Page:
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Imagine the Universe!

WMAP Special Exhibit

Formation of structure in the universe

The Big Bang is the best theory we have about the origin of the universe, but this theory is far from complete. For example, in its simplest form, the theory does not explain the origin of the magnificent hierarchy of stars, galaxies, and clusters of galaxies formed from the fiery detritus of that initial spark. Yet clearly the universe has patches of galaxies and voids of seemingly empty space. How can we account for this?

map of the large scale structure of the northern and southern hemispheres

Large scale structure in the northern and southern hemispheres. Each of the 9,325 points in the image represents a galaxy. (Credit: Margaret J. Geller and Emilio E. Falco, Harvard-Smithsonian Center for Astrophysics)

Cosmologists, who study the origin and evolution of the universe, hope to augment Big Bang theory to account for the large-scale structure we clearly see today. There are several ideas on the drawing board that work within Big Bang theory to account for the formation of galaxies and other structures. The most popular and best developed idea is called inflation: it postulates that the early universe underwent a period of super-rapid expansion that "inflated" an atomic scale piece of the universe to scales larger than the visible universe in a fraction of a second.

Different ideas about how structure first formed – inflation, topological defects, and others – make very specific predictions about the size and location of temperature differences in the Cosmic Microwave Background (CMB). Temperature differences seen today from region to region across the sky point back to the density differences in the early universe; slightly denser regions then appear as slightly warmer regions now in the CMB. Upon measuring the CMB to the utmost precision, WMAP can compare its survey results to these predictions to see which idea is correct. WMAP will study the slightest of density differences when the universe was a thousandth of its current size, about 400,000 years after the Big Bang. Matter and radiation was relatively evenly distributed then, but certain regions had slightly higher or lower densities compared to others. The seeds of structure were thus planted in the earliest moments of the universe.

The prevailing idea of how structure formed is that density differences appeared and gravity took over. In a classic case of "the rich get richer," regions with slightly higher densities had the gravitational potential to attract more matter, making them denser yet. The region of space that contains our Milky Way galaxy, for example, was only about 0.5 perent denser than neighboring regions 400,000 years after the Big Bang. About 15 million years later, the present-day Milky Way region was about 5 percent denser than surrounding regions. (Mind you, our galaxy still wasn't formed at this point.) A billion years after this, though, our region was about twice as dense as neighboring regions. Cosmologists speculate that the inner part of the Milky Way galaxy began forming at this time.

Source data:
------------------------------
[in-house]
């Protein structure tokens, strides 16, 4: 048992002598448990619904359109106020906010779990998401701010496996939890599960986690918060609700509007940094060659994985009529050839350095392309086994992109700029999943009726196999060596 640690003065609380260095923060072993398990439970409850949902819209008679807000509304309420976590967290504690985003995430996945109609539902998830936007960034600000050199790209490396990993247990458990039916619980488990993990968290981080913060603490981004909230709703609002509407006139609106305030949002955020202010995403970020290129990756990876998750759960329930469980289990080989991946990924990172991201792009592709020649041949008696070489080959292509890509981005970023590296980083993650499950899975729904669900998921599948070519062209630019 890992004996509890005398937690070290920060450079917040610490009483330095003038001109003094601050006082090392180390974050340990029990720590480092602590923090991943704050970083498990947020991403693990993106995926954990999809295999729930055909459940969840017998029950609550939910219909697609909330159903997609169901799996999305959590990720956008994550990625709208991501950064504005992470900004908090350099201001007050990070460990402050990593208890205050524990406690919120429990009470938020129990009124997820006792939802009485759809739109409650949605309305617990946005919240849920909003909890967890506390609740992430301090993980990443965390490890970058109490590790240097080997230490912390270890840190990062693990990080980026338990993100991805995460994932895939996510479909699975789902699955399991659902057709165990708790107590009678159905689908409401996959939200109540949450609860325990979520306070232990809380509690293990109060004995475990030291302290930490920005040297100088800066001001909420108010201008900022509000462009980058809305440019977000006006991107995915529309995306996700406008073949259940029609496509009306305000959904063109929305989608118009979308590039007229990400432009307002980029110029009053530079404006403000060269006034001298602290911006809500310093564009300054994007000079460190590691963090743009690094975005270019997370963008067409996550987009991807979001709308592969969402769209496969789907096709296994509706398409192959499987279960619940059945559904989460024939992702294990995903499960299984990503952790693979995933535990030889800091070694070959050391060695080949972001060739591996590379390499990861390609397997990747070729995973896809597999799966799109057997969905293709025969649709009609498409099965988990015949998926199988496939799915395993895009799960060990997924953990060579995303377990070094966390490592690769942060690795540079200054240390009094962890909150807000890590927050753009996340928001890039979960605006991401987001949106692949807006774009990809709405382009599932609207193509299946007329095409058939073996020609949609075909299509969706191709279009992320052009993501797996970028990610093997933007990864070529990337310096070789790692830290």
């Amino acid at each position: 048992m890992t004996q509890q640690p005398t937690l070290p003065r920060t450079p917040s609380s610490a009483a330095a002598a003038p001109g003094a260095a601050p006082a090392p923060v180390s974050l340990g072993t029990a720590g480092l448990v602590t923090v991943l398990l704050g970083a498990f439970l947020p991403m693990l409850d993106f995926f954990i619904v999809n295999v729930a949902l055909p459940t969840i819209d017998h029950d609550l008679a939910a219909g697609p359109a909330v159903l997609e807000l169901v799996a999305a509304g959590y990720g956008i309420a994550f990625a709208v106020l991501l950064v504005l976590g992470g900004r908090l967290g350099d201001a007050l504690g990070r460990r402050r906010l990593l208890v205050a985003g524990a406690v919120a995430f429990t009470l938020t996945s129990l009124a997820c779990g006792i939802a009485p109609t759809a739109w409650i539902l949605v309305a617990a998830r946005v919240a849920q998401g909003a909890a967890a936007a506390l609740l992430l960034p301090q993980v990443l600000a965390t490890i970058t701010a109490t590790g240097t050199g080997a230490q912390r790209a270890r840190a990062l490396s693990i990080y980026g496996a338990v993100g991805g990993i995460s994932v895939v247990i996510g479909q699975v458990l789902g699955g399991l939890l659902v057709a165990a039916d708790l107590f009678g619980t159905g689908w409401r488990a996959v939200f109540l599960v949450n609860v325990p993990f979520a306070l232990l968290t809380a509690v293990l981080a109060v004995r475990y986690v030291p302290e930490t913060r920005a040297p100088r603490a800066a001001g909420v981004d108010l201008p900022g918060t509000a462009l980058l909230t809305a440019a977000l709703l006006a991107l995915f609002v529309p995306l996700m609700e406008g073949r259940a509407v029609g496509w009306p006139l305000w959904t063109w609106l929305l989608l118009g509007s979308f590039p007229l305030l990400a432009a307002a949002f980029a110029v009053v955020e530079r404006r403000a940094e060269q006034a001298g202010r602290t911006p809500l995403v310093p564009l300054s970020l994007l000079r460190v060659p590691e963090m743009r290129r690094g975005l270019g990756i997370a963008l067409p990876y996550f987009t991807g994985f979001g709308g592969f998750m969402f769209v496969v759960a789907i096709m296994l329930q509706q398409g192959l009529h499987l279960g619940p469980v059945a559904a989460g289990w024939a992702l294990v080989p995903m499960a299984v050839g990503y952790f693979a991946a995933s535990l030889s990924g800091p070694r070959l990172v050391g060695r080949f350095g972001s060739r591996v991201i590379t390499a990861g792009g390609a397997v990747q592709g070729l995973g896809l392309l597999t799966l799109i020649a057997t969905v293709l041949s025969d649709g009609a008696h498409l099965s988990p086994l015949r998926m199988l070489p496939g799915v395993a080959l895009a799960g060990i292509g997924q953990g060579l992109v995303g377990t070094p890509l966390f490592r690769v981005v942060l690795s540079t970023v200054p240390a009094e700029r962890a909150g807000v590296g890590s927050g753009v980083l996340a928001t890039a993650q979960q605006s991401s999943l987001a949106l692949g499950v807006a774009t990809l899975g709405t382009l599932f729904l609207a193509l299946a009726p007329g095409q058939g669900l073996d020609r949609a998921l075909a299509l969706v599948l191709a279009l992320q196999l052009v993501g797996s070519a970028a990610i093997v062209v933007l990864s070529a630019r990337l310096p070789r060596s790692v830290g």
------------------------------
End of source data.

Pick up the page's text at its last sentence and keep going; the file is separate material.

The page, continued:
Structure takes time, as you can imagine. The popular "cold dark matter" theory predicts that exotic dark matter (of a yet unknown and undetectable nature) and a little bit of normal matter (the stuff that the stars and ourselves are made of) clumped together to form long filaments, which were scattered across the universe creating a web. This was the very first structure. The filaments were a result of millions of years of gravity carving out denser regions of space, leaving voids in its wake. Hydrogen was the predominant gas along these filaments. Hundreds of millions of years went by. Pockets of hydrogen condensed, and galaxies started forming along the filaments like beads on a string. Stars formed along with galaxies. Where filaments intersected, galaxy clusters arose.

Astronomers using ground- and space-based telescopes are now beginning to observe these primordial filaments and the first galaxies. Instruments include the Very Large Telescope in Chile, the Hubble Space Telescope and the Chandra X-ray Observatory. WMAP complements these telescopes by providing the "when" and "how" of structure formation. By the end of the WMAP survey we will have a well-defined understanding of the age and shape of the universe, the age of the first galaxies and stars, and the ultimate fate of the universe.

Published: July 2001
Text Reviewed: September 2018